Can an insurance company force me to pay a down payment on money I owe for an accident that was my fault?

UPDATED: Sep 30, 2022

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Can an insurance company force me to pay a down payment on money I owe for an accident that was my fault?

I was in a car accident
that I was ticketed
for. It was only a 20
mph or lower accident.
It was my fault and
they say it cost 5200
to fix. I’m willing to
make payments but the
insurance company says
that I have to make a
down payment and a
minimum of 200 a month
until paid off. Can
they do that?

Asked on June 17, 2017 under Accident Law, Ohio


SJZ, Member, New York Bar / FreeAdvice Contributing Attorney

Answered 5 years ago | Contributor

If you owe money for damage you caused--which you evidently do--you owe it immediately; there is no right to pay it over time, or for the at-fault party to decide how much he/she will pay monthly. Any payment plan or agreement for payment over time is voluntary on the part of *both* parties; i.e. the insurer has to agree to it as well as you. If they don't agree to what you propose, or you don't agree to what they propose, and so the two of you cannot come to an agreement, they have the right to sue you for all the money immediately. Therefore, they can insist on a down payment and set a minimum payment; if you don't agree to that, they can sue you. While the lawsuit will take a few months, once it is done, you will owe all the money immediately, and may owe more money, too--e.g. court costs and possibly legal/collections costs.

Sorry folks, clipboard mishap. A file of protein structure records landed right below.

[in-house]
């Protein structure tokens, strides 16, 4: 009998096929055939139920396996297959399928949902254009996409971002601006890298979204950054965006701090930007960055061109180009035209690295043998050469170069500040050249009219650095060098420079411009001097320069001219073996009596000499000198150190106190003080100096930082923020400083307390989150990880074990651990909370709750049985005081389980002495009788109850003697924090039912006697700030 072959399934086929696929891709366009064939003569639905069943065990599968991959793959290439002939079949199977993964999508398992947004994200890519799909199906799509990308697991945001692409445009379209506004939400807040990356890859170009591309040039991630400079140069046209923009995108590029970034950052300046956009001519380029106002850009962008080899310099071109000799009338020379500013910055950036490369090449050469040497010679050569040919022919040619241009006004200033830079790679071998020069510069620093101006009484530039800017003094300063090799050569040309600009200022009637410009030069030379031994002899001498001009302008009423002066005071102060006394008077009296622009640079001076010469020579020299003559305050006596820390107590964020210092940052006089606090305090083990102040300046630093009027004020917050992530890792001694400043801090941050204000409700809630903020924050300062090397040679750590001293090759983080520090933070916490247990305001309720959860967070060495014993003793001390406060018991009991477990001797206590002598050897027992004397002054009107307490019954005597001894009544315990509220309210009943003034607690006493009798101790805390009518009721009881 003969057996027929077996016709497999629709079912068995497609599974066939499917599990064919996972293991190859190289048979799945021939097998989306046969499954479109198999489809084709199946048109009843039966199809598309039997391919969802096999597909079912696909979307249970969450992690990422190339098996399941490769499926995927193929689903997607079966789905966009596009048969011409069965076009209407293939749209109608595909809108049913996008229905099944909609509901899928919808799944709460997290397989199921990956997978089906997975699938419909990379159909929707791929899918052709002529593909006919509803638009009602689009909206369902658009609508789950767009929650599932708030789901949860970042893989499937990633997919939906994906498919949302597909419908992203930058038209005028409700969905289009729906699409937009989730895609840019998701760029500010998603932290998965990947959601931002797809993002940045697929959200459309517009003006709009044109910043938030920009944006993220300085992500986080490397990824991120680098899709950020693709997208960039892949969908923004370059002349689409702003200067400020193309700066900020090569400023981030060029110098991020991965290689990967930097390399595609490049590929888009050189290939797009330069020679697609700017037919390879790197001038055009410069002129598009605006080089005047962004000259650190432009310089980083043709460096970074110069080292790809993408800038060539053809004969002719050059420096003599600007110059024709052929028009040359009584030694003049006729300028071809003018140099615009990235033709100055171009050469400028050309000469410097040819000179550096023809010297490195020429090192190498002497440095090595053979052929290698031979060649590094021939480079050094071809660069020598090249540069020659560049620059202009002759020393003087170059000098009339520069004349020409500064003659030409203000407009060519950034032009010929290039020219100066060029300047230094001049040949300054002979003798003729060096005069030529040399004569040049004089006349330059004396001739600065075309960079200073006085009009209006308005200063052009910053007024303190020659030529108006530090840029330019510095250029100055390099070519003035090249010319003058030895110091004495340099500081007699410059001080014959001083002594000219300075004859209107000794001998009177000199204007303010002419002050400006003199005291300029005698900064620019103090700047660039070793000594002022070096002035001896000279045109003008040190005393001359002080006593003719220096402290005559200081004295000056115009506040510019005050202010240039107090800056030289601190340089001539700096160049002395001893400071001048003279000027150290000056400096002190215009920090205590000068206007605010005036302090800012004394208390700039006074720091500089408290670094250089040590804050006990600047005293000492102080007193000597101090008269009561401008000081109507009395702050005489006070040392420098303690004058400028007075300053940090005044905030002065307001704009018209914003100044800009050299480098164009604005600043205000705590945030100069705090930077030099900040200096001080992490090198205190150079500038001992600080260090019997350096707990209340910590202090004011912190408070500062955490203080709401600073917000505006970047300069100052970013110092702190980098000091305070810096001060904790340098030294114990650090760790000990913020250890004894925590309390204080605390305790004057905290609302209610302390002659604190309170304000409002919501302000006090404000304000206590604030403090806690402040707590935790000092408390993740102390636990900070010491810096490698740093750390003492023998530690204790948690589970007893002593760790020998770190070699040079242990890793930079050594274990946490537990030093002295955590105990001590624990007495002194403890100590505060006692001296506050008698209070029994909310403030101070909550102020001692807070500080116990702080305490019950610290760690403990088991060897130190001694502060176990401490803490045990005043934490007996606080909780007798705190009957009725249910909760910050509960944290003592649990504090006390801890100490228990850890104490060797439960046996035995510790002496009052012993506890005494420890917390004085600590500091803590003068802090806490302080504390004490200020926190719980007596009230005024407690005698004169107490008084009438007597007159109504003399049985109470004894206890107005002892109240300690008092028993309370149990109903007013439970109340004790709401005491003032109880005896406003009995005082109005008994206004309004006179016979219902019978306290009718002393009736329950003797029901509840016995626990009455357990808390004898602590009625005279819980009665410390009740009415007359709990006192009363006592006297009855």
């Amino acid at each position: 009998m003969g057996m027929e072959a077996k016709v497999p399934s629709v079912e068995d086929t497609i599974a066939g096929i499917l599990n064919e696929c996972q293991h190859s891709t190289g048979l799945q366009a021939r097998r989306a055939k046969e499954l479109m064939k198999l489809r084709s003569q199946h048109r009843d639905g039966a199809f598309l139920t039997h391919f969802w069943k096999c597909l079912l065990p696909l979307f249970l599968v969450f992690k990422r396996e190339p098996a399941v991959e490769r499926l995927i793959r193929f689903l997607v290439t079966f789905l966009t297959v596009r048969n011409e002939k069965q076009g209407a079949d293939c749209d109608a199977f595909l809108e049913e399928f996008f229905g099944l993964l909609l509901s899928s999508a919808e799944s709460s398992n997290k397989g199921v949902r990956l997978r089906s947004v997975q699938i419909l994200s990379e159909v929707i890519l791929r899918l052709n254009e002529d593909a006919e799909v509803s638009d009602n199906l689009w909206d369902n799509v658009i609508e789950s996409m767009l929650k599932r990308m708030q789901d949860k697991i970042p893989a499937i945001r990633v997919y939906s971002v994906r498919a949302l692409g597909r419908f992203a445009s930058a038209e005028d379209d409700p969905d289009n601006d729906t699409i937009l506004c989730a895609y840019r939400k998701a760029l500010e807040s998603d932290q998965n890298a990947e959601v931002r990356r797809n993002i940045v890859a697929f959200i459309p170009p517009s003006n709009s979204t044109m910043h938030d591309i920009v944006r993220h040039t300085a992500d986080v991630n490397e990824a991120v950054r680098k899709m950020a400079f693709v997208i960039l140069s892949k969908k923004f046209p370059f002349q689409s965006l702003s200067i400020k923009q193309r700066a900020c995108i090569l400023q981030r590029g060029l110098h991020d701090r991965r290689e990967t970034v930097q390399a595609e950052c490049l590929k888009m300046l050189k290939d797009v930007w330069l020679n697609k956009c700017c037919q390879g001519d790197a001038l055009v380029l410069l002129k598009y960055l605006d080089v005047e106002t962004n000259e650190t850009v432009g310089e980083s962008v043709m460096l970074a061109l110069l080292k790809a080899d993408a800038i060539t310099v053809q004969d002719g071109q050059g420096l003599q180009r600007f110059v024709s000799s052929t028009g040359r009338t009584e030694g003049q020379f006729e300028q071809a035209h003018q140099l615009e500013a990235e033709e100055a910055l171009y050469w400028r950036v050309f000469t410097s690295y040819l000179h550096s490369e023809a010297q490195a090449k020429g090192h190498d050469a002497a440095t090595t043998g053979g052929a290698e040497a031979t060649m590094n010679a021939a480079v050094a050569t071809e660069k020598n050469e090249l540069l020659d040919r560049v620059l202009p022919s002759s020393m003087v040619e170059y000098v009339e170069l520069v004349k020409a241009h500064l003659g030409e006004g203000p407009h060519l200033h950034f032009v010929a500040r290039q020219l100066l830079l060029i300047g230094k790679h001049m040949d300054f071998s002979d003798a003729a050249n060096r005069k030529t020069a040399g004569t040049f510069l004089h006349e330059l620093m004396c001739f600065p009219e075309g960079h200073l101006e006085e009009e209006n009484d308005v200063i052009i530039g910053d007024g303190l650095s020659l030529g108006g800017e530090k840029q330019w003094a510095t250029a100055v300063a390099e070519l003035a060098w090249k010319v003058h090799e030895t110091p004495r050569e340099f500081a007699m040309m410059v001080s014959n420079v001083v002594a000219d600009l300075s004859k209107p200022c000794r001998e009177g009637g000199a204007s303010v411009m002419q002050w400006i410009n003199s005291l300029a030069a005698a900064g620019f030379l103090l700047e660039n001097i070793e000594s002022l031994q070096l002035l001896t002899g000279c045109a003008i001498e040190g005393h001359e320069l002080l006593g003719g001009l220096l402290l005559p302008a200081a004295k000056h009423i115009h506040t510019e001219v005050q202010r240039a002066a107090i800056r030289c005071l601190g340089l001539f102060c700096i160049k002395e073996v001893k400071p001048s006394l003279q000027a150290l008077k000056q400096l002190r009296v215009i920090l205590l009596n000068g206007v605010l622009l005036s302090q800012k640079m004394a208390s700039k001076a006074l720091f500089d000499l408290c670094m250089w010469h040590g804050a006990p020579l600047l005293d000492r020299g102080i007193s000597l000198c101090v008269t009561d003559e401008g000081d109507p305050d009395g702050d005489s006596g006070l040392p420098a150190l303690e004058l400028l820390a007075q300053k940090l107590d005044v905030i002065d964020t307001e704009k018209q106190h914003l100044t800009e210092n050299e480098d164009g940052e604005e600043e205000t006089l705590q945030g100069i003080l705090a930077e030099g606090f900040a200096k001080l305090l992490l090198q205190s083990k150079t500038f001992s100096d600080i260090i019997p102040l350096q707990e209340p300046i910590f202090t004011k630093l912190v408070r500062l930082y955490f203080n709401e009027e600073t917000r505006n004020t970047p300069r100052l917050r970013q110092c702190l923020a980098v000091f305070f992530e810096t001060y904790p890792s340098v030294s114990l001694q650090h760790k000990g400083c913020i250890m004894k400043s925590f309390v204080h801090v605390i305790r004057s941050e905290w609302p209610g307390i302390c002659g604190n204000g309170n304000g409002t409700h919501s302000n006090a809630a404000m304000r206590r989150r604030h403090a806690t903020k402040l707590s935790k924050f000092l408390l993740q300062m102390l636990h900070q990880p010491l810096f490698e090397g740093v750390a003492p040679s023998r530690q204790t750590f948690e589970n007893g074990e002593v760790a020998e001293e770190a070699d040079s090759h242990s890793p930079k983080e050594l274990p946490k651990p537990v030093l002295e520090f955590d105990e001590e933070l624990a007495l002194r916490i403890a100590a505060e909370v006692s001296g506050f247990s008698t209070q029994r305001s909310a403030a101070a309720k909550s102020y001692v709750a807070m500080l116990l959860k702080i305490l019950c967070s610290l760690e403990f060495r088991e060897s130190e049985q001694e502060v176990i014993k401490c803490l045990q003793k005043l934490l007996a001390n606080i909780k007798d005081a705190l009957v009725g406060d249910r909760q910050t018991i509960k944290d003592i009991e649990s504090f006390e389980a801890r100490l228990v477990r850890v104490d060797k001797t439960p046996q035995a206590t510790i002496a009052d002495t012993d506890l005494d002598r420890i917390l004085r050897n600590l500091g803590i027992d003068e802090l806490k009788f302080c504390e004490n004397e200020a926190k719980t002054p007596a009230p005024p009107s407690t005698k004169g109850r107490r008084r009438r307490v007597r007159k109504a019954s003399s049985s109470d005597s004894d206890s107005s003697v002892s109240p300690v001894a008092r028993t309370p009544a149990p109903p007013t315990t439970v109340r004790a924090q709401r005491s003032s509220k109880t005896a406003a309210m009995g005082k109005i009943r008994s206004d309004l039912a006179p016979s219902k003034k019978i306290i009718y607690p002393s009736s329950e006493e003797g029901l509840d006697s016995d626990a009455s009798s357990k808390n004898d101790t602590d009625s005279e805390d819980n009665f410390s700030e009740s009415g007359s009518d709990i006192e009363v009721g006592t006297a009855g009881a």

IMPORTANT NOTICE: The Answer(s) provided above are for general information only. The attorney providing the answer was not serving as the attorney for the person submitting the question or in any attorney-client relationship with such person. Laws may vary from state to state, and sometimes change. Tiny variations in the facts, or a fact not set forth in a question, often can change a legal outcome or an attorney's conclusion. Although has verified the attorney was admitted to practice law in at least one jurisdiction, he or she may not be authorized to practice law in the jurisdiction referred to in the question, nor is he or she necessarily experienced in the area of the law involved. Unlike the information in the Answer(s) above, upon which you should NOT rely, for personal advice you can rely upon we suggest you retain an attorney to represent you.

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